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1 Month Old Kitten

Discussions relating to Personal Injury Law

1 Month Old Kitten

Postby Garaden » Mon Mar 13, 2017 8:50 am

You have previously helped me about this kitten that i got from a private owner. His belly was very big and hard so we were told from the Animal hospital that he probably have worms so we dewormed him yesterday. But his belly is still very big and hard and he have had diarrhea since the deworming. is this a normal reaction to the treatment ? and shouldn't his stomach be more normal and not still big after the treatment? i lost 2 kittens because of very bad diarrhea

one of them started having blood in his diarrhea in the end the we couldn't afford the vet bills for more checkups the doctors never found out what the reason was. My husband turned him in to SPCA and just today i found out they killed him because he was sick. I'm very worried that my new kitten is suffering something similar because the other ones belly was like that too. My husband told me this will be my last kitten if he doesn't make it. So I'm very worried because I'm a huge cat lover.

I actually found out that he was born on the 2. April so that means he is now 6 weeks old.

Thanks.

ANSWER: Zahra,

It really depends on what worm medicine was used, but in my experience diarrhea is rarely something that's related to deworming. I do think that it's a good idea to take the kitten back to the veterinarian to determine what's causing the diarrhea because it's possible that the kitten may need medication to treat it and/or fluids administered under his skin to replenish lost fluids and electrolytes. There is something simple that you can start doing immediately to help your kitten and minimize the severity of the diarrhea. I would recommend that you start giving your kitten a tablespoon of plain, unsweetened, organic yogurt two times daily before regular meals - it contains the beneficial bacteria normally found in healthy digestive tracts of cats, dogs and even human beings, this might help to reduce the severity of the diarrhea or stop it altogether. I see no reason why this kitten wouldn't make it if he's properly treated by a veterinarian.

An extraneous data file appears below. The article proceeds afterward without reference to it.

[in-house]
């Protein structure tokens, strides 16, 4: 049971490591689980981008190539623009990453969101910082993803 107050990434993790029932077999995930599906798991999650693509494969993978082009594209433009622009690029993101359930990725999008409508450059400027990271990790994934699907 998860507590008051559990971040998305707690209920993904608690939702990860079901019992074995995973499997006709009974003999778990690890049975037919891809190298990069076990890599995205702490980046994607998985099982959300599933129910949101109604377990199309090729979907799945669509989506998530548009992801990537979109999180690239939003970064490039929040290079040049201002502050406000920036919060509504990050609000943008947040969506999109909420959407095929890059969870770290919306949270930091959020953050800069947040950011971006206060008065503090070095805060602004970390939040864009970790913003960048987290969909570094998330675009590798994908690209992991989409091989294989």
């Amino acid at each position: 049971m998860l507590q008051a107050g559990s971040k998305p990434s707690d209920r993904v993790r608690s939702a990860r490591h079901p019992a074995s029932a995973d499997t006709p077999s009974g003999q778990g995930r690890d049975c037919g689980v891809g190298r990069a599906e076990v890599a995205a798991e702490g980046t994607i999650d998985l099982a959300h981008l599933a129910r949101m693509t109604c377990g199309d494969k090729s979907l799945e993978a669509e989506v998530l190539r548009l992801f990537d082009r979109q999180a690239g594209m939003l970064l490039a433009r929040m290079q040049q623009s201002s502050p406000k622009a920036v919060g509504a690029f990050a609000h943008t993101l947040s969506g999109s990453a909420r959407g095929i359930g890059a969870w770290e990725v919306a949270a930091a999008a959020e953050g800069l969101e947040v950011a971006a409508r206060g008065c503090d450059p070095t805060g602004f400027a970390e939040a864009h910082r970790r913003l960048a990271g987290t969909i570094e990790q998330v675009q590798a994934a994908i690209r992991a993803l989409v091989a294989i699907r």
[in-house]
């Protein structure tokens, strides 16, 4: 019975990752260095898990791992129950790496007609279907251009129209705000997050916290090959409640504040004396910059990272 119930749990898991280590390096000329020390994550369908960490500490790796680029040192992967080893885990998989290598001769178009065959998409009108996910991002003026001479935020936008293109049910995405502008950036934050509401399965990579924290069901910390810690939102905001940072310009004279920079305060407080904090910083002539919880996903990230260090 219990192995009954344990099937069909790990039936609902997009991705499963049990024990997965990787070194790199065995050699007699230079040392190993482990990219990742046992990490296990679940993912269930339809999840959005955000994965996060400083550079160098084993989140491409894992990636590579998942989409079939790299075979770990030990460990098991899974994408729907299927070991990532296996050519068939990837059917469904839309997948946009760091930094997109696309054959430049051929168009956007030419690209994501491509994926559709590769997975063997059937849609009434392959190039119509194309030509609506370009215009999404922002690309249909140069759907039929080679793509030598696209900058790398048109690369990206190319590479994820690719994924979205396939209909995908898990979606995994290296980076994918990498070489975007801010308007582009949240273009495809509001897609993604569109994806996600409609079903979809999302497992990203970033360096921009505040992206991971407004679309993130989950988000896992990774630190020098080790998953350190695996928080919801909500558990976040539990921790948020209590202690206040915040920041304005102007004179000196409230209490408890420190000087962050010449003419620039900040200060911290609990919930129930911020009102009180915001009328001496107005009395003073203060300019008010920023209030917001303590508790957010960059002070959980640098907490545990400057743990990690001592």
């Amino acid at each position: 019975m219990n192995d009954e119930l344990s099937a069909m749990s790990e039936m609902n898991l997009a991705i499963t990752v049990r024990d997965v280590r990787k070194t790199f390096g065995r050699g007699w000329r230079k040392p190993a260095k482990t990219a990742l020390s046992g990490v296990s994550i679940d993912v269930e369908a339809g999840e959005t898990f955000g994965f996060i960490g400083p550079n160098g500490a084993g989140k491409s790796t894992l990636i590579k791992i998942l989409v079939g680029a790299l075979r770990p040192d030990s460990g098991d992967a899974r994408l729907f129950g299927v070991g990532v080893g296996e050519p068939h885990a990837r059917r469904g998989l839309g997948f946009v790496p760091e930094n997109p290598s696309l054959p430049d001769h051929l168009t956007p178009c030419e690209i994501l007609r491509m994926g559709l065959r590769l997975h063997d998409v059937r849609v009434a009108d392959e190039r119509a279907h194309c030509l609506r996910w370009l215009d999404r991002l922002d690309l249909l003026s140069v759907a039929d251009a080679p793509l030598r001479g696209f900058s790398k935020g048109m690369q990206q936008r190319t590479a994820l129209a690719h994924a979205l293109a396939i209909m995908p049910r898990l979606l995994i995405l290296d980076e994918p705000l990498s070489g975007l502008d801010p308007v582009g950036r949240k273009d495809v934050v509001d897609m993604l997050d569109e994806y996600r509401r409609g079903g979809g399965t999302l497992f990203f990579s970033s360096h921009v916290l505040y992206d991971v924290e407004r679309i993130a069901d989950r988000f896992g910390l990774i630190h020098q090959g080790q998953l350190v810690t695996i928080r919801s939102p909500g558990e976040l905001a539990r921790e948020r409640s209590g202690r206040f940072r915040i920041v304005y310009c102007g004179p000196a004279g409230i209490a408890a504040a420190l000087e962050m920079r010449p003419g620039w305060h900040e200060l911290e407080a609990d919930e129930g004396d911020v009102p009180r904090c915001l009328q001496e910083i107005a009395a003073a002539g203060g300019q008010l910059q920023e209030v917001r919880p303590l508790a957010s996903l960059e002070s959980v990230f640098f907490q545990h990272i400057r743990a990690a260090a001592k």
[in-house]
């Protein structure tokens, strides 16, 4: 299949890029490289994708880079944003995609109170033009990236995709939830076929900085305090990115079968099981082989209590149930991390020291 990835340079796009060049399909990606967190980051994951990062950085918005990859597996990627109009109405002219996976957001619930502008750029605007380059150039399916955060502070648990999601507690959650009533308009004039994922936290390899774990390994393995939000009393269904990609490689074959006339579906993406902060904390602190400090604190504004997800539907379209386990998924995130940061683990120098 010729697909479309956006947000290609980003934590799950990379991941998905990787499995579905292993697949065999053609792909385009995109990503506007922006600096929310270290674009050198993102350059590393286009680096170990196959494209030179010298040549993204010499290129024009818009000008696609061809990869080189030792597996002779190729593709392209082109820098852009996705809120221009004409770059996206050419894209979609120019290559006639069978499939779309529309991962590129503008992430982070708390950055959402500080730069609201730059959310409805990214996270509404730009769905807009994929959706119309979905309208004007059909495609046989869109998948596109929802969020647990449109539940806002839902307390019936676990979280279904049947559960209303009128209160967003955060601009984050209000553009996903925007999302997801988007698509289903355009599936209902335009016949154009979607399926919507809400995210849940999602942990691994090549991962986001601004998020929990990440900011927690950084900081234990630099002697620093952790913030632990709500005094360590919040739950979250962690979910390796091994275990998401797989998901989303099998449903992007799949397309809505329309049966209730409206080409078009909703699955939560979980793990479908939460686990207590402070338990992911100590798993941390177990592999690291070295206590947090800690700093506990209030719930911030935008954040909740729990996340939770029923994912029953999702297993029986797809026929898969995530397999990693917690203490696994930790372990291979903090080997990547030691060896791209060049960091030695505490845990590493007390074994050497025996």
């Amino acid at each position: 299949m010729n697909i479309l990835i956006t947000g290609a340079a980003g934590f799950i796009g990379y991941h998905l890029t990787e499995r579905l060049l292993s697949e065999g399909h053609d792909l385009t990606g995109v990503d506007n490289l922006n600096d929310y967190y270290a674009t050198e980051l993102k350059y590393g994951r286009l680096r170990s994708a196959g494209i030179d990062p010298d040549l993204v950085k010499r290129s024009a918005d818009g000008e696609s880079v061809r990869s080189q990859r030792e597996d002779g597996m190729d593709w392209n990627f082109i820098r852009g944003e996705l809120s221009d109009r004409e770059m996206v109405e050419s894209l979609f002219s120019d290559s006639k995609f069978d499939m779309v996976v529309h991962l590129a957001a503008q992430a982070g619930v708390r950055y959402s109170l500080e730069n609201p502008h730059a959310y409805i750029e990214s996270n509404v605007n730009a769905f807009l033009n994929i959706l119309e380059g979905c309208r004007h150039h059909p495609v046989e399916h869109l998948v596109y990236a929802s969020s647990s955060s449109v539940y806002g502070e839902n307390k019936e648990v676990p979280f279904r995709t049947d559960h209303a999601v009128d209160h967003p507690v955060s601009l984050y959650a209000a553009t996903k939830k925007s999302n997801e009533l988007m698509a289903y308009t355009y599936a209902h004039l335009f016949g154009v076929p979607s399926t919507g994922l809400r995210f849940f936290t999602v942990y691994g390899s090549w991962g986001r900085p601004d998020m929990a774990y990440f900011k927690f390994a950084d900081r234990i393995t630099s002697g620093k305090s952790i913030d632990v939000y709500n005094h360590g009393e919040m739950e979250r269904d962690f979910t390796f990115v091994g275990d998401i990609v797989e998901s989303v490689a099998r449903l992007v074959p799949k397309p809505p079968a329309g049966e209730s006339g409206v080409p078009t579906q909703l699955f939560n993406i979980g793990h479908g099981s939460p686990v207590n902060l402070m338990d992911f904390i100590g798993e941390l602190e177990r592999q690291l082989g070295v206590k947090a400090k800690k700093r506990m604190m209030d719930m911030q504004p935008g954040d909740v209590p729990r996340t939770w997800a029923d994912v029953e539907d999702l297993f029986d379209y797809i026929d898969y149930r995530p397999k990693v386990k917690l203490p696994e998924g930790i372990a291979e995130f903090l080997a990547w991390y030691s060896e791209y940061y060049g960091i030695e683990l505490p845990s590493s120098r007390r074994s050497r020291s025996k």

Sometimes diarrhea and bloating can happen as a result of improper nutrition. I can make recommendations for appropriate diets if you like, but this takes a back seat to getting this kitten's diarrhea under control. It's important that you don't feed this kitten milk, cream or other products made from cow's milk - it's not uncommon for kittens to be lactose intolerant which can cause symptoms like bloating, diarrhea and discomfort in their tummy. Diarrhea can also be a sign that your kitten is trying to send something that didn't agree with him out of his body. Kittens can die as a result of dehydration caused by diarrhea so it's important that they receive immediate medical care to counter dehydration and diagnose the cause of the loose stool so that it can be appropriately treated. An easy way to determine if your kitten is dehydrated is to gently lift the skin at the scruff of his neck and let it go, if it returns quickly to it's normal position then the kitten isn't dehydrated, but if it slowly slips back into place or remains in a roll your kitten must see a veterinarian immediately in order to receive life saving emergency care.